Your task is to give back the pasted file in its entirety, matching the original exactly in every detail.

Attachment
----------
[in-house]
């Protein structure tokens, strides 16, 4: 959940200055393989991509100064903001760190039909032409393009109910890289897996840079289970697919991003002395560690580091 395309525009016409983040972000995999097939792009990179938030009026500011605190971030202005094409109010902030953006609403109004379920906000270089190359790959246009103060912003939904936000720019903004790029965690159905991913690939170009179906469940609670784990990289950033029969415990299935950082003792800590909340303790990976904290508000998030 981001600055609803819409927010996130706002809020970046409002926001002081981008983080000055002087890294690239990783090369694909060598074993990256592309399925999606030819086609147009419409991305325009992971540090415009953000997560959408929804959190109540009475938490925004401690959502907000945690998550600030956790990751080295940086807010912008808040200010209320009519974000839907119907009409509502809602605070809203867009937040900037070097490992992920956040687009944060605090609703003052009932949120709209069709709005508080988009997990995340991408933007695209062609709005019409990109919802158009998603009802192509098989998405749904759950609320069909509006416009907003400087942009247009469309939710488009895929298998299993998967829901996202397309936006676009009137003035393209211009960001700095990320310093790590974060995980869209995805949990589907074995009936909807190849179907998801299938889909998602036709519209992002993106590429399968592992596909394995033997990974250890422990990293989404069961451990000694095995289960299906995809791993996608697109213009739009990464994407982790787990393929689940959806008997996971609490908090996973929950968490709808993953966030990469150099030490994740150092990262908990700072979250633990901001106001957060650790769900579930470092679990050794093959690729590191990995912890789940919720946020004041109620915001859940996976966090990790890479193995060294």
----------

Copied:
[in-house]
């Protein structure tokens, strides 16, 4: 959940200055393989991509100064903001760190039909032409393009109910890289897996840079289970697919991003002395560690580091 395309525009016409983040972000995999097939792009990179938030009026500011605190971030202005094409109010902030953006609403109004379920906000270089190359790959246009103060912003939904936000720019903004790029965690159905991913690939170009179906469940609670784990990289950033029969415990299935950082003792800590909340303790990976904290508000998030 981001600055609803819409927010996130706002809020970046409002926001002081981008983080000055002087890294690239990783090369694909060598074993990256592309399925999606030819086609147009419409991305325009992971540090415009953000997560959408929804959190109540009475938490925004401690959502907000945690998550600030956790990751080295940086807010912008808040200010209320009519974000839907119907009409509502809602605070809203867009937040900037070097490992992920956040687009944060605090609703003052009932949120709209069709709005508080988009997990995340991408933007695209062609709005019409990109919802158009998603009802192509098989998405749904759950609320069909509006416009907003400087942009247009469309939710488009895929298998299993998967829901996202397309936006676009009137003035393209211009960001700095990320310093790590974060995980869209995805949990589907074995009936909807190849179907998801299938889909998602036709519209992002993106590429399968592992596909394995033997990974250890422990990293989404069961451990000694095995289960299906995809791993996608697109213009739009990464994407982790787990393929689940959806008997996971609490908090996973929950968490709808993953966030990469150099030490994740150092990262908990700072979250633990901001106001957060650790769900579930470092679990050794093959690729590191990995912890789940919720946020004041109620915001859940996976966090990790890479193995060294």